Are Kickstarter game development budgets expected to cheap?

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Old 12 December 2012   #1
Are Kickstarter game development budgets expected to cheap?

I happened upon a blog concerning game development cost expectations on Kickstarter and it got me thinking........
Is Kickstarter driving down the value of game development skills and devaluing realistic development budgets?
http://www.binarytweed.com/2012/12/...or-old-men.html
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Old 12 December 2012   #2
Some quotes:
" No Country for Old Men


A combination of Kickstarter and indie games culture are driving down the price of development to the point where creating indie games is the preserve of the young, the reckless, and the rich.

Recent Kickstarter campaigns have highlighted that there is a great unwillingness to crowd-fund an indie game with a realistic budget. Accusatory disbelief of development costs has been bandied about in comments on numerous articles around the inforweb.

We've seen projects like the quite-simply-great
Spud's Quest be lauded for being the right price (5,000), and also Fist Of Awesome being funded for a similar amount. These games were both in a substantially completed state upon going to Kickstarter.

There are two things that concern me about these observations:
  • Decrying salaried studio staff as expensive drives down the value of game development skills;
  • The Kickstarting public expect games to be nearly-finished and have a token amount to bring them to market.
"

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Old 12 December 2012   #3
The more Kickstarter becomes a viable alternative to regular funding/IP development, the more certain industry folks are going to raise their heads and attempt to sling mud at Kickstarter.

Nothing surprising there, I'm afraid.

This is fairly normal behaviour for any industry that is unwilling to alter its business-model to better suit genuine consumer desires or preferences, and that instead ties its product development strategy to certain "past best practices" - repeating, quite exactly, whatever made money the year before, and in the years before that.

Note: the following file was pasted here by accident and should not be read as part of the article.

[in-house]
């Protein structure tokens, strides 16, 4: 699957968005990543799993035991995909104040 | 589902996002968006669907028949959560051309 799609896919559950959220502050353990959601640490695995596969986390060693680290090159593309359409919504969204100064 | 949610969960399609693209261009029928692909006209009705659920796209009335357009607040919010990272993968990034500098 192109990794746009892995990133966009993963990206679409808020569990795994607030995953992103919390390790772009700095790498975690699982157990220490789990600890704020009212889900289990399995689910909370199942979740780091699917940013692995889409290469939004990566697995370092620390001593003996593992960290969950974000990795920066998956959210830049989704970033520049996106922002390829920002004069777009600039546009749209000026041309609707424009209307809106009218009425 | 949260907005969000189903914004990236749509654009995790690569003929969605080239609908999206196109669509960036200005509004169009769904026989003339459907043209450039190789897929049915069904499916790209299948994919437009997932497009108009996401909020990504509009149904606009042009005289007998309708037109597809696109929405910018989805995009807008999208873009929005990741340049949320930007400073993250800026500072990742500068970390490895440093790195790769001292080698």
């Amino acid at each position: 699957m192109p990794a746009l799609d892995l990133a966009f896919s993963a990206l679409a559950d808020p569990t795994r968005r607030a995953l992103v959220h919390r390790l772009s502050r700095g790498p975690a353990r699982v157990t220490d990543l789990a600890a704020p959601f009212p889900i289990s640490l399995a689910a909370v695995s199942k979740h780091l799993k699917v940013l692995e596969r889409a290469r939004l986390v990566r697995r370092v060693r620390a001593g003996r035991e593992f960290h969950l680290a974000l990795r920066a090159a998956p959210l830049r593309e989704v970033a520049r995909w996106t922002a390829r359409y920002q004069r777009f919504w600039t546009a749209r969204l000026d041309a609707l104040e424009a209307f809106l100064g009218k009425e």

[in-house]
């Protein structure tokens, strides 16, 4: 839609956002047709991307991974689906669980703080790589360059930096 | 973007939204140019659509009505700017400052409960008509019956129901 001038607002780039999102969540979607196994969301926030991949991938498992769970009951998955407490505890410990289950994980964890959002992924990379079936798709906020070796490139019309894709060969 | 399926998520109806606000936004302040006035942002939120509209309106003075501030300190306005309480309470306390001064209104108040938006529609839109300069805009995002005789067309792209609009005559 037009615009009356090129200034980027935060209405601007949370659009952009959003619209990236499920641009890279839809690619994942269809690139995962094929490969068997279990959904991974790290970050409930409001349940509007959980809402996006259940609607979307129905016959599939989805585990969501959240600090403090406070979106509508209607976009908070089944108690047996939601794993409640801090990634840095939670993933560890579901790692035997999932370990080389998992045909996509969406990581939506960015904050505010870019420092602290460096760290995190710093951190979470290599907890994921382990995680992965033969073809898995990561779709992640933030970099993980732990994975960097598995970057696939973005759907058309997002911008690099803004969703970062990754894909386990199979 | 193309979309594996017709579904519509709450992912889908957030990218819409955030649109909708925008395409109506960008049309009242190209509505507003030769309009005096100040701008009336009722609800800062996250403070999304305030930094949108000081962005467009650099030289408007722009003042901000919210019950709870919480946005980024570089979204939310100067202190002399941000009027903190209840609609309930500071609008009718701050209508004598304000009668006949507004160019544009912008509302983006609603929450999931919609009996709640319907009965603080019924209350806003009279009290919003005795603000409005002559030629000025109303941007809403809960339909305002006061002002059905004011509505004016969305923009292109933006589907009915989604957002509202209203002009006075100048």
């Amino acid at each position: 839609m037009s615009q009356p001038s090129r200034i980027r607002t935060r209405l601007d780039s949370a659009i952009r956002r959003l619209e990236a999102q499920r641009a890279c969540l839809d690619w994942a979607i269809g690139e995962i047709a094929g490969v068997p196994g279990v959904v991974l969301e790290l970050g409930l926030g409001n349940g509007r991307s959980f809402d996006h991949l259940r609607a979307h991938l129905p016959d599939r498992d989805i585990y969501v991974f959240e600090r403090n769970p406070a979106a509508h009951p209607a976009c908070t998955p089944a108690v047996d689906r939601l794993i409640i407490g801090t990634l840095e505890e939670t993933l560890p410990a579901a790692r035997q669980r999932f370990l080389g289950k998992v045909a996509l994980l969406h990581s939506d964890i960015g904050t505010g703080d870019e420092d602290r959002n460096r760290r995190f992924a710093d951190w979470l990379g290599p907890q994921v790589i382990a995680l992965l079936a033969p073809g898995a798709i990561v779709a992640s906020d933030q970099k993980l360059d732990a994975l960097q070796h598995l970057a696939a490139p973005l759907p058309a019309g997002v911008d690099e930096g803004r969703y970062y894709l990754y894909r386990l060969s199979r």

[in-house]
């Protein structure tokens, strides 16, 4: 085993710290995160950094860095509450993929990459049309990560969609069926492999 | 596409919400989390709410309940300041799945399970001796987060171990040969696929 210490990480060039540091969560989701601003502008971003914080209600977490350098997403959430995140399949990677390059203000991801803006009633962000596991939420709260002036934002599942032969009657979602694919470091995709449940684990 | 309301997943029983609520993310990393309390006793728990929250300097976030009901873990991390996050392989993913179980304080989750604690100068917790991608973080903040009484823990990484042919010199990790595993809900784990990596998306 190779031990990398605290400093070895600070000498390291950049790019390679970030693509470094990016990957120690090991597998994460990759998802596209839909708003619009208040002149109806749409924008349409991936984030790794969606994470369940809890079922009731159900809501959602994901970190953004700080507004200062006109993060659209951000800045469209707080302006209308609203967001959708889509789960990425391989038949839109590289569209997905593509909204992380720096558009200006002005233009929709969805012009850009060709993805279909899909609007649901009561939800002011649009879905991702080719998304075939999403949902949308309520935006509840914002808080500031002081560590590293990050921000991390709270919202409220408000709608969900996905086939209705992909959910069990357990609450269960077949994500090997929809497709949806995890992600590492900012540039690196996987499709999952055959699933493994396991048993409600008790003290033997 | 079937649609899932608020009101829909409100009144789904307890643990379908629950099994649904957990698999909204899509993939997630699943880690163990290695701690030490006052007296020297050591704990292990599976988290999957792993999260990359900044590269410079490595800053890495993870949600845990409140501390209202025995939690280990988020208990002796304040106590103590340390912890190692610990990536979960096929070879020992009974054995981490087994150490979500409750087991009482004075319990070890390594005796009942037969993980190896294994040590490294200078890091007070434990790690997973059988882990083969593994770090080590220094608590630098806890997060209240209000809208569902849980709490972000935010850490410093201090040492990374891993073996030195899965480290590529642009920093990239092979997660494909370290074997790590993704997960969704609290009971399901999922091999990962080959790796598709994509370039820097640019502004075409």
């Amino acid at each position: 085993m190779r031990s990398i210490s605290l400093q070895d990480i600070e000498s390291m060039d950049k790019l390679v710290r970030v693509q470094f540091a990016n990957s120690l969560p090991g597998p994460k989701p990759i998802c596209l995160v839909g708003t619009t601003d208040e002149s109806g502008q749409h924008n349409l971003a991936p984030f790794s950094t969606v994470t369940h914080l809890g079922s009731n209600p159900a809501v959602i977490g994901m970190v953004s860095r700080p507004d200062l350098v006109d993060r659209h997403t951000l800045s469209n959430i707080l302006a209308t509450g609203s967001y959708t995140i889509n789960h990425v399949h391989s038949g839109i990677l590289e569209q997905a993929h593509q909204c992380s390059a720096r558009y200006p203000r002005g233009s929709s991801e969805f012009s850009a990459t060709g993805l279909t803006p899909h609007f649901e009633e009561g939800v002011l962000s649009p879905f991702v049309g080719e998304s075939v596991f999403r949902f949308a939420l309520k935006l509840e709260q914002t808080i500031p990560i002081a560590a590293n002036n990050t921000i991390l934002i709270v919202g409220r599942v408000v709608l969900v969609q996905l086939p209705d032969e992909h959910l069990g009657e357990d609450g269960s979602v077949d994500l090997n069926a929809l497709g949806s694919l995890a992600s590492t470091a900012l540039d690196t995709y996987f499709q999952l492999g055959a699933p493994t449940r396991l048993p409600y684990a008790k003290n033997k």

In English: The regular game industry thought that it could continue to make Billions of Dollars of revenue every year from publishing sequel-after-sequel of often very, very similar and derivative games.

It even killed off many popular game genres like Point-And-Click adventures and Space Sims to make higher profits from more brainless games like Military-Themed First Person Shooters.


Now Kickstarter has arrived on the scene, and suddenly tens of thousands of gamers - especially older ones who are adults now, and earning their own money - are putting serious amounts of money into games that are NOT developed, funded or endorsed by the big game industry.

Obviously, the highly profits-oriented Game Publishers are starting to get worried about this.

Especially the fact that Kickstarter is in its infancy still - give it 2 - 3 years, and we may see even higher amounts than now being pledged to support various indie game projects.

The regular Game Industry, of course, sees the emergence of this new funding model as a clear and present threat.

What if Kickstarter-funded games turn out better, more original, more interesting, more innovative and genuinely creative than the stuff the regular game industry makes?

Unfortunately for them, buying Kickstarter.com and putting a forced end to all this "crowdfunding" isn't a viable option.

10 other crowdfunding websites would instantly spring up in its place. And people would migrate to those alternative sites instantly.

So Crowdfunding cannot, realistically, be killed or controlled by the regular industry.

And that is a serious problem, because the industry is so used to killing off any and all practices it doesn't like, that it must feel a bit like the Titanic in Ice-Berg waters.